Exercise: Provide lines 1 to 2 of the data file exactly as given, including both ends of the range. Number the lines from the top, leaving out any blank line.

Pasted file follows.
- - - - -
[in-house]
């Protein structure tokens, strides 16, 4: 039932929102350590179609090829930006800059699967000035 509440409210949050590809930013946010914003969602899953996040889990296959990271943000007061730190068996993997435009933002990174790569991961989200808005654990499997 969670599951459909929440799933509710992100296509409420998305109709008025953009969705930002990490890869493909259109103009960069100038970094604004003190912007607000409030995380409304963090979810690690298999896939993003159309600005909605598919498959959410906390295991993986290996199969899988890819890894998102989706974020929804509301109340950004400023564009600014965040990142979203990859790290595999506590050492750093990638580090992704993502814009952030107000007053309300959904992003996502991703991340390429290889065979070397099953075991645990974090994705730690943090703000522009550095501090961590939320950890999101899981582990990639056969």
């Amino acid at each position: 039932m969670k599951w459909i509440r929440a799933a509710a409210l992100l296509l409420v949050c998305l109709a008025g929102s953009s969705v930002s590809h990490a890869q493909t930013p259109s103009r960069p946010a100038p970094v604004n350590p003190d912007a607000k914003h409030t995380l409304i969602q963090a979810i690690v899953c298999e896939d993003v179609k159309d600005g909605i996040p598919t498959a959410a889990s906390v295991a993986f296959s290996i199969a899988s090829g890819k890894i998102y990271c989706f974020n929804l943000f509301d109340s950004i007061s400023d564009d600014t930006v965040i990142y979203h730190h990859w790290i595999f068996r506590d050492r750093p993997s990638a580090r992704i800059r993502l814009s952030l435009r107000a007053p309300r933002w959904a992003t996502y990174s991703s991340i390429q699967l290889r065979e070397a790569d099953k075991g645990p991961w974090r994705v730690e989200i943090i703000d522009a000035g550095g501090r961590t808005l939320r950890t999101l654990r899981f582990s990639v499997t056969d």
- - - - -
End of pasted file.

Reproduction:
[in-house]
């Protein structure tokens, strides 16, 4: 039932929102350590179609090829930006800059699967000035 509440409210949050590809930013946010914003969602899953996040889990296959990271943000007061730190068996993997435009933002990174790569991961989200808005654990499997 969670599951459909929440799933509710992100296509409420998305109709008025953009969705930002990490890869493909259109103009960069100038970094604004003190912007607000409030995380409304963090979810690690298999896939993003159309600005909605598919498959959410906390295991993986290996199969899988890819890894998102989706974020929804509301109340950004400023564009600014965040990142979203990859790290595999506590050492750093990638580090992704993502814009952030107000007053309300959904992003996502991703991340390429290889065979070397099953075991645990974090994705730690943090703000522009550095501090961590939320950890999101899981582990990639056969």